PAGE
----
DR not main cause of blindness in diabetics

Article

Diabetic retinopathy (DR) is not the leading cause of ocular co-morbidity in diabetic subjects, according to a study published in the June 2008 issue of the British Journal of Ophthalmology.

Diabetic retinopathy (DR) is not the leading cause of ocular co-morbidity in diabetic subjects, according to a study published in the June 2008 issue of the British Journal of Ophthalmology.

Peter H. Scanlon, MBBS, MD, FRCP, DCH, DRCOG, DO, MRCOphth of Cheltenham General Hospital and colleagues conducted slip-lamp biomicroscopy examinations on diabetic subjects (n=1549) following assessment of best corrected visual acuity (BCVA) by a standardized logarithm of minimum angle resolution (logMAR).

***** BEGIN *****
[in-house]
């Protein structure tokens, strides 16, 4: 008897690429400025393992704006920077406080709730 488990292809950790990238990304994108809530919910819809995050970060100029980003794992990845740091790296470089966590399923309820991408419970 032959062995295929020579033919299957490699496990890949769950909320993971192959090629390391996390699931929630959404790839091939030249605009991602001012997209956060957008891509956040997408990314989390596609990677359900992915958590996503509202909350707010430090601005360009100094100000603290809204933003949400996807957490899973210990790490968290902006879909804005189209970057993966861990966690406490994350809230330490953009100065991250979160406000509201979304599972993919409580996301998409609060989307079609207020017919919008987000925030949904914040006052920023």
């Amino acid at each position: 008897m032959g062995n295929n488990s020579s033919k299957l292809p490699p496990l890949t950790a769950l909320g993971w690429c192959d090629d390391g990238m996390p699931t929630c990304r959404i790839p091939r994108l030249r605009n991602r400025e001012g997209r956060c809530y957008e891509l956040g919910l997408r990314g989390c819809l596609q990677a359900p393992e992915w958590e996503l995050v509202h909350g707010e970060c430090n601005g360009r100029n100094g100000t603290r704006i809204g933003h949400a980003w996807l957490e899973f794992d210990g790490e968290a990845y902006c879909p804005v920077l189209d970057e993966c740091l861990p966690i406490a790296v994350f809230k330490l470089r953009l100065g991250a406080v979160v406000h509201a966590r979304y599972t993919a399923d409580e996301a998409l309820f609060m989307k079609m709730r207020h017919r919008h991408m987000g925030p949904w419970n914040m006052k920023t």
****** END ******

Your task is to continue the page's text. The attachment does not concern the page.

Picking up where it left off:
The researchers found subnormal vision (logMAR ≥0.3) in 9.0% of subjects; blindness (logMAR ≥1.3), in 0.45%. For any given eye, sensitivity of subnormal vision was 33.4%, specificity was 85.9%, positive status was 18.6% and negative status was 93.0% predictive of DR. Lenticular opacity, macular degeneration, diabetic maculopathy, other media causes including corneal opacity, and amblyopia were found to be contributory causes of moderate visual loss (logMAR 0.50–0.98) or acuity blindness (logMAR ≥1.0) in 49%, 29%, 15%, 13% and 10% of subjects, respectively.

The researchers concluded that BCVA in isolation is not a reliable indicator of DR, and that DR is not the primary cause of vision loss in diabetic subjects.

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